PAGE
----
World through Heery’s lens

The Weekend Australian - Review - - Television - Heery’s World,

“My job as a por­trait pho­tog­ra­pher is to se­duce, amuse and en­ter­tain,” the great snap­per Hel­mut New­ton fa­mously said, his erot­i­cally charged black-and-white pho­tos a main­stay of Vogue and other pub­li­ca­tions for decades last cen­tury.

He op­er­ated at the height of his fame in an era when peo­ple were still en­tranced by pho­tog­ra­phy’s al­most mag­i­cal abil­ity to re­pro­duce life in a height­ened fashion and loved be­ing amused by the great en­ter­tainer’s abil­ity to strad­dle the line be­tween fashion and porn.

Now it’s all changed and as Heery’s World, a fine doc­u­men­tary from direc­tor and pro­ducer Ann Jones, asks in a world where ev­ery­thing takes a pho­to­graph: what is the value of pro­fes­sional por­trai­ture?

Shot over what looks like six rather fren­zied years, her beau­ti­fully con­structed film fol­lows cel­e­brated Aus­tralian pho­tog­ra­pher Gary Heery, whose rise to fame be­gan with shoot­ing Madonna’s first album cover in New York. The doc­u­men­tary fol­lows the gre­gar­i­ous and mis­chievous Heery on his many pho­to­graphic quests, tak­ing us to the Ban­di­dos club­house, a gay S & M par­lour and Syd­ney’s Way­side Chapel.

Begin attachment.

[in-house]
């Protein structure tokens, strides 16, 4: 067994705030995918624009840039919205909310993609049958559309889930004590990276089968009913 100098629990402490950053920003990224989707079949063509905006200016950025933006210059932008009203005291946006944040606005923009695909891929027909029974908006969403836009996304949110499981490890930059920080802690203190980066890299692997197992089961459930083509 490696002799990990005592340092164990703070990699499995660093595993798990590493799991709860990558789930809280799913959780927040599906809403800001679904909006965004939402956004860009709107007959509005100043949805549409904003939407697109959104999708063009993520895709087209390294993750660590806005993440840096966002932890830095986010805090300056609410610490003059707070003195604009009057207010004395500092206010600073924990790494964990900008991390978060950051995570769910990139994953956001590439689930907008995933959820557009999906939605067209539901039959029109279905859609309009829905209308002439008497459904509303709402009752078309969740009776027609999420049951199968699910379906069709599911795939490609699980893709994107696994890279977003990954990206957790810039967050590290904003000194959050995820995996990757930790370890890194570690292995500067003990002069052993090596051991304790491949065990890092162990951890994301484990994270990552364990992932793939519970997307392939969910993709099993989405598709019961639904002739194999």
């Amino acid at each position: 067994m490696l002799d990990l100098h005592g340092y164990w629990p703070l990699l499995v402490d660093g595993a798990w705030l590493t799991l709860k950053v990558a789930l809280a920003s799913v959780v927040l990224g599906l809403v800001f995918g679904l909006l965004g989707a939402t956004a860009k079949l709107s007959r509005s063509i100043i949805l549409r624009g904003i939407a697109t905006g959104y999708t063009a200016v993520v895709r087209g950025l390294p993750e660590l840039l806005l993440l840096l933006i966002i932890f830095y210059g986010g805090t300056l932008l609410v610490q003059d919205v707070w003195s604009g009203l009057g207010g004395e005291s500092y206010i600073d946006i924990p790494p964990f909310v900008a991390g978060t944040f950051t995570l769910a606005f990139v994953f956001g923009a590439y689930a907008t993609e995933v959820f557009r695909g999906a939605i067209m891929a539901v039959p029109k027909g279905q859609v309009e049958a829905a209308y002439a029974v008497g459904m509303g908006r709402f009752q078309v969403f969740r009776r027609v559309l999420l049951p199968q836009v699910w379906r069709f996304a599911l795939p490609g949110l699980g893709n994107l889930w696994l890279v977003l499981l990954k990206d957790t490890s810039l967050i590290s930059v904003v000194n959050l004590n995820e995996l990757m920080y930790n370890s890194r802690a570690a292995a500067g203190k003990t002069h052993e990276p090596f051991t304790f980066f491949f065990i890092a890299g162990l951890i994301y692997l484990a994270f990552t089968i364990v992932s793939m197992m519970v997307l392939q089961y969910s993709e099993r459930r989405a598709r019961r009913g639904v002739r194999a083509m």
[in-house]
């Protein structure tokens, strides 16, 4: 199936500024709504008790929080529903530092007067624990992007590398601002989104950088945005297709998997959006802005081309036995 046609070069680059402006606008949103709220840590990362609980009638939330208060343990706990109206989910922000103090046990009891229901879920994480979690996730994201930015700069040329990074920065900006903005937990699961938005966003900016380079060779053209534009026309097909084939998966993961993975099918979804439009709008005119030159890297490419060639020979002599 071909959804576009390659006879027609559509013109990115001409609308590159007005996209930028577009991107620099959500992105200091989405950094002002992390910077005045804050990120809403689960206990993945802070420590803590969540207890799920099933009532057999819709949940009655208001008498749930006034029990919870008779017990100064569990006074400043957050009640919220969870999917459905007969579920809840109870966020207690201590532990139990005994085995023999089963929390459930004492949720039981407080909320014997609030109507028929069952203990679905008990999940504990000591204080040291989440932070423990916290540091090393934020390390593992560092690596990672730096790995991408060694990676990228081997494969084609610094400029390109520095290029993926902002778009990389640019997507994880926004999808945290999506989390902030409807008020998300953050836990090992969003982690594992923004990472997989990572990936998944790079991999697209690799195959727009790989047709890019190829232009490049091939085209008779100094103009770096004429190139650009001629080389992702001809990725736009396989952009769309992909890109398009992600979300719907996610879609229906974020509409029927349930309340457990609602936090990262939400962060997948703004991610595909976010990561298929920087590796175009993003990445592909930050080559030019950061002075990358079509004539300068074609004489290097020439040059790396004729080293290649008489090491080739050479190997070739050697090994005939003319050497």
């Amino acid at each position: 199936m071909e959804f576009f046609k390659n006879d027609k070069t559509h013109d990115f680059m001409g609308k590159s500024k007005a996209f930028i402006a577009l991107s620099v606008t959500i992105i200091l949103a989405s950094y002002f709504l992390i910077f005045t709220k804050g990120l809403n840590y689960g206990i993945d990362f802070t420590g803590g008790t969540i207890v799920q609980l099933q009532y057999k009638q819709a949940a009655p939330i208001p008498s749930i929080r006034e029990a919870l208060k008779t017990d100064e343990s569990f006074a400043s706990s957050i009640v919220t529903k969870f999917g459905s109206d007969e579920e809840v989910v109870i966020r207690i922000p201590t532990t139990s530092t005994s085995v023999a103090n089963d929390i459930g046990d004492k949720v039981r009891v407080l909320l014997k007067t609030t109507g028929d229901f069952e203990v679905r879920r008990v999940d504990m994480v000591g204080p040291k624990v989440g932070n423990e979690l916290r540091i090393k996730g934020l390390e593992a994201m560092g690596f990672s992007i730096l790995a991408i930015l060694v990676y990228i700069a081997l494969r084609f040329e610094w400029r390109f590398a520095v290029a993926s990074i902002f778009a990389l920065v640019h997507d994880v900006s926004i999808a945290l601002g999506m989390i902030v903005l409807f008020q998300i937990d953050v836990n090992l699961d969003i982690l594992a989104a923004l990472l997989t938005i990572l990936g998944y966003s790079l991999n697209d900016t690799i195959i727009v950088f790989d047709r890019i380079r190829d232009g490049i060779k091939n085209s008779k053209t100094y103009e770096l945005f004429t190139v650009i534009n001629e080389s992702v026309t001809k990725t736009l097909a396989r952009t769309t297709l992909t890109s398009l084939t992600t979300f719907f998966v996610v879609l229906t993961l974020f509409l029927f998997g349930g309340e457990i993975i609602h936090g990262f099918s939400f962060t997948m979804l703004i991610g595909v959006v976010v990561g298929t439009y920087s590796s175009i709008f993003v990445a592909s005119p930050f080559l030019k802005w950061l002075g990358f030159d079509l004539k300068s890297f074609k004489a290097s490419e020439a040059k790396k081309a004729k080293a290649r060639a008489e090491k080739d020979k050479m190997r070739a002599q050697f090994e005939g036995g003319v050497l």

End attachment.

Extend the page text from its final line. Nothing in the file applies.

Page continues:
Heery is one of this coun­try’s great un­der­ap­pre­ci­ated artists. “He’s a pho­tog­ra­pher who cap­tures the dy­namic and the su­per­fi­cial­ity of our times,” says Ed­mund Capon.

His pho­to­graphs have “in­tegrity and im­mor­tal­ity in­stilled in them, even though deal­ing with the pass­ing parade of con­tem­po­rary life”. And as this film so be­guil­ing re­veals, he does it by ca­jol­ing, hu­mour­ing and en­ter­tain­ing all those he cap­tures through his lens.

As Jones sug­gests, “We also learn a lit­tle about com­pas­sion, ac­cep­tance, and the open­ness that the cre­ative quest em­braces.” Tues­day, 7.30pm, Arts (133)

Gary Heery, a self por­trait

Newspapers in English

Newspapers from Australia

© PressReader. All rights reserved.